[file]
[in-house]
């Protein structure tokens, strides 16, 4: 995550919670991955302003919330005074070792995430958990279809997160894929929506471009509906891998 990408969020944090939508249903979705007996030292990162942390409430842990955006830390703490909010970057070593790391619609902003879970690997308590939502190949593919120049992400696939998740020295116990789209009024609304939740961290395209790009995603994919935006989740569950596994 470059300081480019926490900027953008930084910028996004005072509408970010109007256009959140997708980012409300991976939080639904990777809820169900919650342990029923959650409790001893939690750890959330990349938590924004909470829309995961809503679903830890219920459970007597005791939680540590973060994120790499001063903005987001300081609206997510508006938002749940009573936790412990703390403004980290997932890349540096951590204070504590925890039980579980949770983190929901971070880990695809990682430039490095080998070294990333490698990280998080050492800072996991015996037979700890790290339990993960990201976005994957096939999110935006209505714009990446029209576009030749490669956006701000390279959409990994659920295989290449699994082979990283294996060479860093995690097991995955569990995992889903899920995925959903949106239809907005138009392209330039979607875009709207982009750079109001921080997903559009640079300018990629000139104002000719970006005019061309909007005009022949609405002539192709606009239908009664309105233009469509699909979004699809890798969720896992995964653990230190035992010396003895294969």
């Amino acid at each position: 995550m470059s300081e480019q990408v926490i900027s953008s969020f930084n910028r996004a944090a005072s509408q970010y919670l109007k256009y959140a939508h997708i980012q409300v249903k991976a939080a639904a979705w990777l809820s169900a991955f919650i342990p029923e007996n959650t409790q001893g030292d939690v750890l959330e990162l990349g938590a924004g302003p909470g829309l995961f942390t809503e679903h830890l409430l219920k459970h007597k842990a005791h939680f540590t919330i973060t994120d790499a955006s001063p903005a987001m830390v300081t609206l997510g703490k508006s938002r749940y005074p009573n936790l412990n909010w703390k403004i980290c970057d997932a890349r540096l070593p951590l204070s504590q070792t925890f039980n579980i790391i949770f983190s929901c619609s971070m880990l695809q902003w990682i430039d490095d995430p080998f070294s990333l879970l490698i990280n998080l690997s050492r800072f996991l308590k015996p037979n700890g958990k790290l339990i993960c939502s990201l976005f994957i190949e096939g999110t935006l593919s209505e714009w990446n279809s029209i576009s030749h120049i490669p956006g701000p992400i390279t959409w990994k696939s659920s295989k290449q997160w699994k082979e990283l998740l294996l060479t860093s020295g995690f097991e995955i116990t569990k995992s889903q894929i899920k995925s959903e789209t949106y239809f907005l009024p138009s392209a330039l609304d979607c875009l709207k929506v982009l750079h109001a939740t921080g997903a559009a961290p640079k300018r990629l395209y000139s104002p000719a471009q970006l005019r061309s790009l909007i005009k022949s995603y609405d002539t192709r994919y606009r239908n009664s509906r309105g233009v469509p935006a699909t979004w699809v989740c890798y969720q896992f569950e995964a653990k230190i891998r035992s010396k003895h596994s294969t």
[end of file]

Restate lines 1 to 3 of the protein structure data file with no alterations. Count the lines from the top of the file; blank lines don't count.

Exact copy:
[in-house]
């Protein structure tokens, strides 16, 4: 995550919670991955302003919330005074070792995430958990279809997160894929929506471009509906891998 990408969020944090939508249903979705007996030292990162942390409430842990955006830390703490909010970057070593790391619609902003879970690997308590939502190949593919120049992400696939998740020295116990789209009024609304939740961290395209790009995603994919935006989740569950596994 470059300081480019926490900027953008930084910028996004005072509408970010109007256009959140997708980012409300991976939080639904990777809820169900919650342990029923959650409790001893939690750890959330990349938590924004909470829309995961809503679903830890219920459970007597005791939680540590973060994120790499001063903005987001300081609206997510508006938002749940009573936790412990703390403004980290997932890349540096951590204070504590925890039980579980949770983190929901971070880990695809990682430039490095080998070294990333490698990280998080050492800072996991015996037979700890790290339990993960990201976005994957096939999110935006209505714009990446029209576009030749490669956006701000390279959409990994659920295989290449699994082979990283294996060479860093995690097991995955569990995992889903899920995925959903949106239809907005138009392209330039979607875009709207982009750079109001921080997903559009640079300018990629000139104002000719970006005019061309909007005009022949609405002539192709606009239908009664309105233009469509699909979004699809890798969720896992995964653990230190035992010396003895294969």
């Amino acid at each position: 995550m470059s300081e480019q990408v926490i900027s953008s969020f930084n910028r996004a944090a005072s509408q970010y919670l109007k256009y959140a939508h997708i980012q409300v249903k991976a939080a639904a979705w990777l809820s169900a991955f919650i342990p029923e007996n959650t409790q001893g030292d939690v750890l959330e990162l990349g938590a924004g302003p909470g829309l995961f942390t809503e679903h830890l409430l219920k459970h007597k842990a005791h939680f540590t919330i973060t994120d790499a955006s001063p903005a987001m830390v300081t609206l997510g703490k508006s938002r749940y005074p009573n936790l412990n909010w703390k403004i980290c970057d997932a890349r540096l070593p951590l204070s504590q070792t925890f039980n579980i790391i949770f983190s929901c619609s971070m880990l695809q902003w990682i430039d490095d995430p080998f070294s990333l879970l490698i990280n998080l690997s050492r800072f996991l308590k015996p037979n700890g958990k790290l339990i993960c939502s990201l976005f994957i190949e096939g999110t935006l593919s209505e714009w990446n279809s029209i576009s030749h120049i490669p956006g701000p992400i390279t959409w990994k696939s659920s295989k290449q997160w699994k082979e990283l998740l294996l060479t860093s020295g995690f097991e995955i116990t569990k995992s889903q894929i899920k995925s959903e789209t949106y239809f907005l009024p138009s392209a330039l609304d979607c875009l709207k929506v982009l750079h109001a939740t921080g997903a559009a961290p640079k300018r990629l395209y000139s104002p000719a471009q970006l005019r061309s790009l909007i005009k022949s995603y609405d002539t192709r994919y606009r239908n009664s509906r309105g233009v469509p935006a699909t979004w699809v989740c890798y969720q896992f569950e995964a653990k230190i891998r035992s010396k003895h596994s294969t």